Bloomberg Anywhere Remote Login Bloomberg Terminal Request a Demo


Connecting decision makers to a dynamic network of information, people and ideas, Bloomberg quickly and accurately delivers business and financial information, news and insight around the world.


Financial Products

Enterprise Products


Customer Support

  • Americas

    +1 212 318 2000

  • Europe, Middle East, & Africa

    +44 20 7330 7500

  • Asia Pacific

    +65 6212 1000


Industry Products

Media Services

Follow Us

Amerindo’s Vilar, Tanaka Must Be Resentenced, Court Says

Aug. 31 (Bloomberg) -- Alberto Vilar and Gary Tanaka, the technology investors convicted in 2008 of stealing from clients, must be resentenced, a federal appeals court in New York said.

A three-judge panel of the appeals court, applying a U.S. Supreme Court case limiting the reach of securities laws to domestic transactions, sent the case back to the trial judge to determine what part of the victims’ losses were tied to securities purchased in the U.S. The court yesterday also rejected arguments by Vilar and Tanaka, who were partners in New York-based Amerindo Investment Advisors Inc., that the convictions should be overturned.

Vilar, 71, an opera lover and former philanthropist, has about four years remaining on his nine-year sentence. Tanaka, 70, who owned thoroughbred race horses, was born in a U.S. internment camp for Japanese-American civilians during World War II. He has about two years to serve on a five-year term. In October, the two men were released from prison on bail pending the appeal.

U.S. District Judge Richard Sullivan, who presided over the trial, determined that the amount of loss caused by the scheme was $20 million to $50 million. Because federal sentences for white-collar crimes are often driven by the loss amount, Vilar and Tanaka may get lower prison terms if they can show part of it was tied to offshore transactions.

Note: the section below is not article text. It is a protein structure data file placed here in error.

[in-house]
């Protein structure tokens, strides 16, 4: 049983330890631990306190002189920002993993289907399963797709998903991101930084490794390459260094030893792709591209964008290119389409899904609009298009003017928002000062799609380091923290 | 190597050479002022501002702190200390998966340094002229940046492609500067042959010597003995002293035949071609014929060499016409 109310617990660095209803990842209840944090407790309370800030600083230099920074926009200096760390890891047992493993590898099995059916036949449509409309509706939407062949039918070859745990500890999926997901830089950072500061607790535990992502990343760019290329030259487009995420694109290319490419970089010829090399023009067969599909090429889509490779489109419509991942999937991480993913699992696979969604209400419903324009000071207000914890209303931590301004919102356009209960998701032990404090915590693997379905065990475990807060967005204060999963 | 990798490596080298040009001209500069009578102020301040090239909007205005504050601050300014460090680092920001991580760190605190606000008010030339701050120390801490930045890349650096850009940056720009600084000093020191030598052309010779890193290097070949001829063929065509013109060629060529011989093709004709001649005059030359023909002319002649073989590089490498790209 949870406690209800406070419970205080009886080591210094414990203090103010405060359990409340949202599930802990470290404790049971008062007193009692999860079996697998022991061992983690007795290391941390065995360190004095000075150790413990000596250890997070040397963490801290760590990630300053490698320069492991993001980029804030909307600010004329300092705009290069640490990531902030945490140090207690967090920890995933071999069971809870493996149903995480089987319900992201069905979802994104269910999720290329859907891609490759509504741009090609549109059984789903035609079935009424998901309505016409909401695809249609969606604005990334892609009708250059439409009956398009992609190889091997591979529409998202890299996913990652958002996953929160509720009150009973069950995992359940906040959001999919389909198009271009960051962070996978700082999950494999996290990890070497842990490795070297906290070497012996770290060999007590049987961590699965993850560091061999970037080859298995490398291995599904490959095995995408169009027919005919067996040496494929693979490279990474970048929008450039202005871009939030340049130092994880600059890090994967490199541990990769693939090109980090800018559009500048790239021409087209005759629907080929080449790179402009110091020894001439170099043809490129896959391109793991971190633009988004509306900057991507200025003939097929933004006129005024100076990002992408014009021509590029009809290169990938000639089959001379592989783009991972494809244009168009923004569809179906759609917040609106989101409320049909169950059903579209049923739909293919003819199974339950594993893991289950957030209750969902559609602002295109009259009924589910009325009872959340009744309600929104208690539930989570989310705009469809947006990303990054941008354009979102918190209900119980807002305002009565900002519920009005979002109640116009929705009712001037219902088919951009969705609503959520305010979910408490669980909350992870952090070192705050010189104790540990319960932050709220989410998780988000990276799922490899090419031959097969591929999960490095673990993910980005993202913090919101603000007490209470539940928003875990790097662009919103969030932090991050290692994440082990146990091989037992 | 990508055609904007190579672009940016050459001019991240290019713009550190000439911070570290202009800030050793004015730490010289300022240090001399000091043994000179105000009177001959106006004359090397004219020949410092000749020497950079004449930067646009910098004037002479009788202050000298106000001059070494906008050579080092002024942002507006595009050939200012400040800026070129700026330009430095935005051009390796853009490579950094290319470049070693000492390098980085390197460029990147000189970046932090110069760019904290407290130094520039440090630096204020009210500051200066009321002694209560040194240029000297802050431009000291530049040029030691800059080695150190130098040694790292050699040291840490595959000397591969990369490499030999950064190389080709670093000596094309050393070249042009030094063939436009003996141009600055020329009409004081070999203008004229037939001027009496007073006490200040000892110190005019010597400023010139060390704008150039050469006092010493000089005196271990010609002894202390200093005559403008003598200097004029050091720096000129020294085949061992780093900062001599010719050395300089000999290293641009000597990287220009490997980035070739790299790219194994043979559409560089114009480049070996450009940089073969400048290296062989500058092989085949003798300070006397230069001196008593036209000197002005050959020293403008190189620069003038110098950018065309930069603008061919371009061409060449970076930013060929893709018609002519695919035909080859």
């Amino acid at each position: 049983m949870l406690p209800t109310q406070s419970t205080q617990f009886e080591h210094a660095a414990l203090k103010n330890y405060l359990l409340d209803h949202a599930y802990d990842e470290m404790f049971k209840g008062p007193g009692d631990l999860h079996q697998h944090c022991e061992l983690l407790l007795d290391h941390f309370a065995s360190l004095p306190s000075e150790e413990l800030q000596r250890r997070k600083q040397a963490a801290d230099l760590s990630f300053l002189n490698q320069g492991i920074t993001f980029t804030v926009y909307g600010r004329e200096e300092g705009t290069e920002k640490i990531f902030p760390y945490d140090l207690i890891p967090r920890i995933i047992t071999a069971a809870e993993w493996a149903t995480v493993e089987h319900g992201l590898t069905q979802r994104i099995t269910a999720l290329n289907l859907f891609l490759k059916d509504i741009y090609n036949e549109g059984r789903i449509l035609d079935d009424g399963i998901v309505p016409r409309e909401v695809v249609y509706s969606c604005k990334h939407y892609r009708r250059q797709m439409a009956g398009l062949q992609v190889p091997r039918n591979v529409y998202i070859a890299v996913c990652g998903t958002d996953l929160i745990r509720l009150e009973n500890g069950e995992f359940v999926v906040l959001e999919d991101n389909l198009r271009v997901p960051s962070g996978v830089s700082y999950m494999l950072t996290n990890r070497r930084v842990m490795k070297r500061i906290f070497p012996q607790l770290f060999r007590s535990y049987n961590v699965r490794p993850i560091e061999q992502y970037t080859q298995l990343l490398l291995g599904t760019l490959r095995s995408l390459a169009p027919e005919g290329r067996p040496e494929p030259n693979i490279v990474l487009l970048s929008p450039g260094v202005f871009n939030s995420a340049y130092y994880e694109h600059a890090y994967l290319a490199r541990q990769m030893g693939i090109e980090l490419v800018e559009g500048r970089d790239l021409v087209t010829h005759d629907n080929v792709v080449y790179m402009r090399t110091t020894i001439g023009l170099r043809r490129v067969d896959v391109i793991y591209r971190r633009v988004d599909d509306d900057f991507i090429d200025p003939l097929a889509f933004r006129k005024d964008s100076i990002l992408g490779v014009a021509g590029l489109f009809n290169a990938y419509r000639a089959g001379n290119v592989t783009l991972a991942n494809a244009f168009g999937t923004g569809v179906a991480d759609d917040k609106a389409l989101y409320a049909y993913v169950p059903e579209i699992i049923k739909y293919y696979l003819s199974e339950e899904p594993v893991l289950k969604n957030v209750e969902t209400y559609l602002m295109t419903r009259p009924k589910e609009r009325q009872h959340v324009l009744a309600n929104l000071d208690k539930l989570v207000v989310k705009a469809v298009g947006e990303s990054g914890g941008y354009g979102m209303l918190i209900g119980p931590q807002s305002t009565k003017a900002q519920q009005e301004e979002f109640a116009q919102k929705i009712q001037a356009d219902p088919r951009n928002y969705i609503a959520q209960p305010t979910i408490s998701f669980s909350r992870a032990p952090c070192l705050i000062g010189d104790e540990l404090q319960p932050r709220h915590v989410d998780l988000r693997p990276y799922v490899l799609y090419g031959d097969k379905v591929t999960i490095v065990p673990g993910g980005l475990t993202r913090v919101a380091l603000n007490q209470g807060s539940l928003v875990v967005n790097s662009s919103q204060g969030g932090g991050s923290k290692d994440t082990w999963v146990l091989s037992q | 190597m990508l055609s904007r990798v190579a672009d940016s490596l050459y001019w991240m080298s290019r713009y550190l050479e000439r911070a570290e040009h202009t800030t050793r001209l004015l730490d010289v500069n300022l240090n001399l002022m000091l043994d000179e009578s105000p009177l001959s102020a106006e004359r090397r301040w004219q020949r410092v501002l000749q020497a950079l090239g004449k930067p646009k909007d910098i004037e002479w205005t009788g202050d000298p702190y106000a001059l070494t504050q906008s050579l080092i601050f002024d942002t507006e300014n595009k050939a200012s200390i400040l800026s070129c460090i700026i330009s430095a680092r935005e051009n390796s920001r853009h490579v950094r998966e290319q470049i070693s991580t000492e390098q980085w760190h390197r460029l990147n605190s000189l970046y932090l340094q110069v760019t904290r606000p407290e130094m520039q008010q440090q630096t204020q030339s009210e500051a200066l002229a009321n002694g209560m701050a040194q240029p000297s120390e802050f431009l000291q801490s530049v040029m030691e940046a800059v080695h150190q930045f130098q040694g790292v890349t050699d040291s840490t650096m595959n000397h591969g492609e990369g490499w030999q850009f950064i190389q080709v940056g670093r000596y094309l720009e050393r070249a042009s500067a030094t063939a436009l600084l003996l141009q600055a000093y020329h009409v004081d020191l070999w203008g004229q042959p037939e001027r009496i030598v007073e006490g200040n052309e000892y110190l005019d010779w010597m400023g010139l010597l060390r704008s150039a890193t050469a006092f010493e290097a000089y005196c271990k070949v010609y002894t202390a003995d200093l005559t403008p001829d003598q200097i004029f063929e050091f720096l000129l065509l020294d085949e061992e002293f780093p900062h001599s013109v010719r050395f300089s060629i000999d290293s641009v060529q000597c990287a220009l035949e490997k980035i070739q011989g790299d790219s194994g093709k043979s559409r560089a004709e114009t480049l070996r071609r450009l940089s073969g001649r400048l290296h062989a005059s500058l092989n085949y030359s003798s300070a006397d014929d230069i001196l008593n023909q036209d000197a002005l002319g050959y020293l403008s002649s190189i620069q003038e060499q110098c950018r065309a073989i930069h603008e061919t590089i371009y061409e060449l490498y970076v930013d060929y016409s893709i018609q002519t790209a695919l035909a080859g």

12 Counts

A jury in Manhattan convicted Vilar of all 12 criminal counts against him, including fraud and conspiracy. Tanaka was convicted of three counts and found not guilty of the remaining nine counts.

The appeals court declined to consider Vilar’s argument that the verdict against him should be thrown out because his lawyer provided ineffective assistance at trial. The court said Vilar may raise the claim in a petition for a writ of habeas corpus, a legal procedure used by people convicted of crimes to challenge the legality of their confinement.

The case is U.S. v. Vilar, 10-04639, U.S. Court of Appeals for the Second Circuit (Manhattan).

To contact the reporter on this story: Bob Van Voris in New York at

To contact the editor responsible for this story: Michael Hytha at

Please upgrade your Browser

Your browser is out-of-date. Please download one of these excellent browsers:

Chrome, Firefox, Safari, Opera or Internet Explorer.